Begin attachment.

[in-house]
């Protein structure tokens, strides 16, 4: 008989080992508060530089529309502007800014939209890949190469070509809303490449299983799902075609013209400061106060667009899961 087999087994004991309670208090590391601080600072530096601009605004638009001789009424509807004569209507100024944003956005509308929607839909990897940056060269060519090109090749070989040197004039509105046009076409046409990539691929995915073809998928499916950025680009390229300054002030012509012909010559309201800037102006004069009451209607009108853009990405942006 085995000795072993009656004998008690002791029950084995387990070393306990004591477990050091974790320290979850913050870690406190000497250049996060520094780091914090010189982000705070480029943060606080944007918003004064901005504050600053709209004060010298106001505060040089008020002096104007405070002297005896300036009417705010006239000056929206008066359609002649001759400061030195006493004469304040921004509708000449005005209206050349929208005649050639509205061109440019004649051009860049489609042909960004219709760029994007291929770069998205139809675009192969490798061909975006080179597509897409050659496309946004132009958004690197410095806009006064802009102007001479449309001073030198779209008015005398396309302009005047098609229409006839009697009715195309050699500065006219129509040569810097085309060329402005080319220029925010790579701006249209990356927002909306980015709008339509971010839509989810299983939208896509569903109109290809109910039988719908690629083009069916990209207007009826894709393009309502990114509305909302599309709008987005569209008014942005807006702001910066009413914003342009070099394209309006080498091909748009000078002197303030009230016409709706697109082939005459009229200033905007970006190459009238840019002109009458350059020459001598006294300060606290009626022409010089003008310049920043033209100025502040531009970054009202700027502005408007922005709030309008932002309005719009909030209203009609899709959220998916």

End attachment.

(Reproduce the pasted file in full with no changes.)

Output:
[in-house]
């Protein structure tokens, strides 16, 4: 008989080992508060530089529309502007800014939209890949190469070509809303490449299983799902075609013209400061106060667009899961 087999087994004991309670208090590391601080600072530096601009605004638009001789009424509807004569209507100024944003956005509308929607839909990897940056060269060519090109090749070989040197004039509105046009076409046409990539691929995915073809998928499916950025680009390229300054002030012509012909010559309201800037102006004069009451209607009108853009990405942006 085995000795072993009656004998008690002791029950084995387990070393306990004591477990050091974790320290979850913050870690406190000497250049996060520094780091914090010189982000705070480029943060606080944007918003004064901005504050600053709209004060010298106001505060040089008020002096104007405070002297005896300036009417705010006239000056929206008066359609002649001759400061030195006493004469304040921004509708000449005005209206050349929208005649050639509205061109440019004649051009860049489609042909960004219709760029994007291929770069998205139809675009192969490798061909975006080179597509897409050659496309946004132009958004690197410095806009006064802009102007001479449309001073030198779209008015005398396309302009005047098609229409006839009697009715195309050699500065006219129509040569810097085309060329402005080319220029925010790579701006249209990356927002909306980015709008339509971010839509989810299983939208896509569903109109290809109910039988719908690629083009069916990209207007009826894709393009309502990114509305909302599309709008987005569209008014942005807006702001910066009413914003342009070099394209309006080498091909748009000078002197303030009230016409709706697109082939005459009229200033905007970006190459009238840019002109009458350059020459001598006294300060606290009626022409010089003008310049920043033209100025502040531009970054009202700027502005408007922005709030309008932002309005719009909030209203009609899709959220998916």